IGN Review of Touch Detective
With games like Trauma Center: Under the Knife and Phoenix Wright: Ace Attorney, the Nintendo DS has become a system that's not only accessible to all ages, but also an amazingly niche platform to work with, offering some of the oddest and most entertaining game designs in a very long time. There's something about the unique interface, the touch interaction, and the two-screened presentation that spawns creativity, so it was no surprise to us when a little game by the name of Touch Detective showed up, delivering a delightful style, awesome attitude, and captivating - or so it seemed - gameplay. Unfortunately, it takes only a few hours with the game before players will start to realize that despite its quirky style, Touch Detective just doesn't hold up to the unique standards of the DS platform.
On a system full of arcade surgery games, court-room dramas, and simulated puppies, a game like Touch Detective should feel right at home. For starters, the game's presentation is spot on, delivering an amazingly stylistic feel to the adventure, and teaming that style with an interesting gameplay hook. You play as Mackenzie, a young detective girl that's out to prove herself as one of the worlds top detectives. The game offers four cases to solve, with the promise of more mini-missions once the core game is completed. To solve these mysteries, you'll have to guide Mackenzie through the world using the stylus for 100% of the game's controls, whether it's interrogating possible suspects, questioning witnesses, gathering and inspecting clues via touch, or spotting on-screen items that could be detrimental to the case.
The design sounds accessible and downright intriguing on paper, and the game's premise alone was enough to send gamers (us included) into a frenzy, instantly assuming that the publisher that brought us Trauma Center was now taking on the Phoenix Wright license, trying its hand an engaging detective drama. Unfortunately, Touch Detective is constantly hanging the player out to dry, offering no helpful hints when Mackenzie is in a jam, and putting players in situations that, quite frankly, don't make sense. There were countless times in the game where we couldn't tell exactly what we were looking for, as the style of cases in the game are totally obscure. This is fine if the story guided players, but the way it was executed it simply doesn't work.
At the risk of spoiling too much, it really takes a few examples to show off exactly how Touch Detective's puzzle design can frustrate players to new heights. As one of the opening plots, Mackenzie is out to catch a robber that's stealing one of her friend's dreams. In order to get into the dream world to catch the thief, however, she'll need to gather supplies and use some magical hocus-pocus to get it done. The final step requires the use of "fire", however, which Mackenzie is too young to use. The reference of fire is used constantly, but it turns out that in the darkest corner of one of the many rooms to explore, there's a tiny piece of art (seemingly part of the background) that depicts a microwave. Players have to seek out that microwave, make the connection that fire = heat, rather than needing the actual fire the game is constantly referencing, and combine their mixture with the small appliance. This wouldn't be a problem if there were more direct clues given, or if the on-screen item looked like it was clickable, but situations like these will have players later clicking anything and everything on-screen in an attempt to blindly find the needed item.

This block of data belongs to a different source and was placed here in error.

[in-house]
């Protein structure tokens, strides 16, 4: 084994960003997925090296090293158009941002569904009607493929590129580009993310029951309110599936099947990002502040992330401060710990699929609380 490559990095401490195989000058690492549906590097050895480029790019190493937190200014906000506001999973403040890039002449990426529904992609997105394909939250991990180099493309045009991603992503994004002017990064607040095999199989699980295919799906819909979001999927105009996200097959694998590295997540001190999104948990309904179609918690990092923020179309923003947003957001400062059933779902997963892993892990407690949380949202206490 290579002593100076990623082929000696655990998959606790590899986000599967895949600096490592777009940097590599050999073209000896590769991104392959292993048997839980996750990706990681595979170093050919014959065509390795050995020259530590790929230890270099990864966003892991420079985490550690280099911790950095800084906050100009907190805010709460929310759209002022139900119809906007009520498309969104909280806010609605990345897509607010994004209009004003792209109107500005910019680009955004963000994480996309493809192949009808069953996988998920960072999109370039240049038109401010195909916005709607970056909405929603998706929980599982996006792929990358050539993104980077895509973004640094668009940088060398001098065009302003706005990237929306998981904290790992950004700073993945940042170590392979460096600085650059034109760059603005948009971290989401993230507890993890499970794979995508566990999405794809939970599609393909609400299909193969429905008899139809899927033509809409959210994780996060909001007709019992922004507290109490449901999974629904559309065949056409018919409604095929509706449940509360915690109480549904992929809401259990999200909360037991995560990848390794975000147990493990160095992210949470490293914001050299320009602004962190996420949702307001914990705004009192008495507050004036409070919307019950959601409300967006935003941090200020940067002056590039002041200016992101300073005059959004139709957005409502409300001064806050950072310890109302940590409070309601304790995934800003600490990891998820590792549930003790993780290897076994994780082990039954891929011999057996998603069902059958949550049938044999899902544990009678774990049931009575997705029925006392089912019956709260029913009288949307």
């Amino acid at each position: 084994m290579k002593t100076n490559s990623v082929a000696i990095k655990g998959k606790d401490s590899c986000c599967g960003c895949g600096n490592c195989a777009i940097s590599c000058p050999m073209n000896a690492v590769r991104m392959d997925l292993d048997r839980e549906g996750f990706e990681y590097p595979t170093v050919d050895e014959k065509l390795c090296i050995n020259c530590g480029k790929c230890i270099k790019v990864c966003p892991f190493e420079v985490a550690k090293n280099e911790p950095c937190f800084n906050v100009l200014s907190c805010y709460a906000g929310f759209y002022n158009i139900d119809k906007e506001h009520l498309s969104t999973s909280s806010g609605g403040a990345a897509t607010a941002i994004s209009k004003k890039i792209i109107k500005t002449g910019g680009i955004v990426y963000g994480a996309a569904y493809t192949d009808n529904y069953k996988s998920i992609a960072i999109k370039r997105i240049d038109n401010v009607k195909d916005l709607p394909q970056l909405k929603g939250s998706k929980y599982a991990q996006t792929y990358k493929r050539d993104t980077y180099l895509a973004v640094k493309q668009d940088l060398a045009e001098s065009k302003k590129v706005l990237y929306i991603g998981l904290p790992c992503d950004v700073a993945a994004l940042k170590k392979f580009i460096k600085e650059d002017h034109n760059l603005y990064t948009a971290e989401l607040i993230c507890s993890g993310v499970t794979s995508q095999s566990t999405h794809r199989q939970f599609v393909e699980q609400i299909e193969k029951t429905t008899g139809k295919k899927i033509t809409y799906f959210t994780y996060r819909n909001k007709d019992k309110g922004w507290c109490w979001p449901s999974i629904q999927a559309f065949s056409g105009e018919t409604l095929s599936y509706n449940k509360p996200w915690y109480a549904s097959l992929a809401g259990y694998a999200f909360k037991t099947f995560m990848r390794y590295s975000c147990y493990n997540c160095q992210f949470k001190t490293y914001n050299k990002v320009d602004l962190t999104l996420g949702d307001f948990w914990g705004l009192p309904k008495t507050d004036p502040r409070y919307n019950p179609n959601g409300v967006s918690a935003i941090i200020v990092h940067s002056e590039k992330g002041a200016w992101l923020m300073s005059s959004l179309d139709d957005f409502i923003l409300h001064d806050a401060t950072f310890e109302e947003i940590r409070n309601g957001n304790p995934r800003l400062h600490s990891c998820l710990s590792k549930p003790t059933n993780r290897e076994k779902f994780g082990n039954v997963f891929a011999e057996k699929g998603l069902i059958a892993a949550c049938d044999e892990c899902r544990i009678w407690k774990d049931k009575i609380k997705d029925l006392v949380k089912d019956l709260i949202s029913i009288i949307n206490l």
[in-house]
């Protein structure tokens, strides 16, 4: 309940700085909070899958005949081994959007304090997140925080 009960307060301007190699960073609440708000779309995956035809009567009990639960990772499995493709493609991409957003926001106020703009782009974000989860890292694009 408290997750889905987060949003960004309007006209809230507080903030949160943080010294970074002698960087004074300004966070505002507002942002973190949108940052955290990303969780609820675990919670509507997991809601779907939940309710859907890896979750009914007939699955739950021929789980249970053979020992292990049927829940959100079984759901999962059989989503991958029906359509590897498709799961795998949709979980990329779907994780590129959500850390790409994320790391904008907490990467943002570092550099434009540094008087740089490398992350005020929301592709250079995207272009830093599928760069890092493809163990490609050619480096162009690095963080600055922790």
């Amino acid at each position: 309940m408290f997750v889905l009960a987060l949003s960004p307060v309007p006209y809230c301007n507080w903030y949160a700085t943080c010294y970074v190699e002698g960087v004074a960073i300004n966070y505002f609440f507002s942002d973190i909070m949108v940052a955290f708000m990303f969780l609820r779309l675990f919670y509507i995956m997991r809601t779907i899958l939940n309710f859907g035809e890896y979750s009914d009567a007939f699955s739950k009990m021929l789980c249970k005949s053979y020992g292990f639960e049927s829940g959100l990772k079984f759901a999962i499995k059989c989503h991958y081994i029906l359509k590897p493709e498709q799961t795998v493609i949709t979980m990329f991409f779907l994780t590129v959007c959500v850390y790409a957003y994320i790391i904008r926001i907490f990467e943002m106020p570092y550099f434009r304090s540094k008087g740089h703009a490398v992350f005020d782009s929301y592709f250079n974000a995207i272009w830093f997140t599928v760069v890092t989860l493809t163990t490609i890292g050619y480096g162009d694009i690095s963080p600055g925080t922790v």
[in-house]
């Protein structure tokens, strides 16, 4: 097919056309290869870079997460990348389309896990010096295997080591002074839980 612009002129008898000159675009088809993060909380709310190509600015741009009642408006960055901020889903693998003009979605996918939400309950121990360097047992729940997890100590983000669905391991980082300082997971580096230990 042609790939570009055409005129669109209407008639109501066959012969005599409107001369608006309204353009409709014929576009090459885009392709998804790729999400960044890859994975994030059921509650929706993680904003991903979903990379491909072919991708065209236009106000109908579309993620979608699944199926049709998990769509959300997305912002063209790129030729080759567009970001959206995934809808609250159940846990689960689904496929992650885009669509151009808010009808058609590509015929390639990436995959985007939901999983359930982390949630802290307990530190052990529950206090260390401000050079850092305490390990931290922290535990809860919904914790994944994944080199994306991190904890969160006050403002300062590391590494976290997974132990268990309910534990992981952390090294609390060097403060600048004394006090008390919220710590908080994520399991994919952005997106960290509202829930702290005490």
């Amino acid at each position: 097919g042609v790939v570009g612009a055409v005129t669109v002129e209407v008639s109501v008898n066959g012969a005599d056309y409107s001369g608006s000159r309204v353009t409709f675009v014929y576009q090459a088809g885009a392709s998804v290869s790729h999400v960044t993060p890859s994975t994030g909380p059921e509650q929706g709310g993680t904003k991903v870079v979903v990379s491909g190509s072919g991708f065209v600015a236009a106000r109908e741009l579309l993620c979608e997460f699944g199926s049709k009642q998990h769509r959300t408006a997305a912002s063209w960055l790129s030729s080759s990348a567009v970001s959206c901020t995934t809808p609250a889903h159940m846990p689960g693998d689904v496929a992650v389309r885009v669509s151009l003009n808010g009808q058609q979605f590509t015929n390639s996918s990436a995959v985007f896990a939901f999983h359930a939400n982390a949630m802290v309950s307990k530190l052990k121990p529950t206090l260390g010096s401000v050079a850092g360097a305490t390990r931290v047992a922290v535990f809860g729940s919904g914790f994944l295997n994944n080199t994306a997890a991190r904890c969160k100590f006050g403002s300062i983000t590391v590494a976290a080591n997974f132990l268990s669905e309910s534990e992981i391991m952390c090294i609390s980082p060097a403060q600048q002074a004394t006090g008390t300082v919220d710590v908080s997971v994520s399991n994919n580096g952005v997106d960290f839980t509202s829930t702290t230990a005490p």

An even better example of the puzzle mechanic can be found when dealing with how to put townspeople to sleep in order to interrogate them in the dream world. When talking to one of the main characters, it's brought up that only the Sandman can put the town to sleep, bringing his sleeping dust to the town. The solution: Catch a butterfly with a net and rub the butterfly on everyone's face. No joke, that's actually the correct answer. The dust from the butterfly's wings simulates what Sandman were to do if he was in fact real, of course the game's story is so out there, that there's no way of knowing the Sandman wasn't an actual character in the game. Confused yet?
We can get behind a game that has challenging puzzles or entirely odd storylines, that's fine. The problem with Touch Detective is that there's no fall-back plan. The game's puzzles are very confusing at times, and the amount of player interaction with the townspeople just isn't there. Certain characters have one thing they say over and over, and their script won't change. On that same note, key characters will talk in circles if you try to press them for more information, answering the same question with the same answer, prompting no clear objective or resolution at times. Games like Phoenix Wright have you faced with a problem and attempting to find a solution. In Touch Detective, players will constantly wander the town, feeling entirely out of the loop before happening upon the solution by either getting lucky, or clicking every inch of every room. The final nail in the coffin comes when you realize the game is entirely linear, and that rather than truly exploring a crime scene or solving a puzzle, you're simply moving from point to point for hours on end.
©2006-10-24, IGN Entertainment, Inc. All Rights Reserved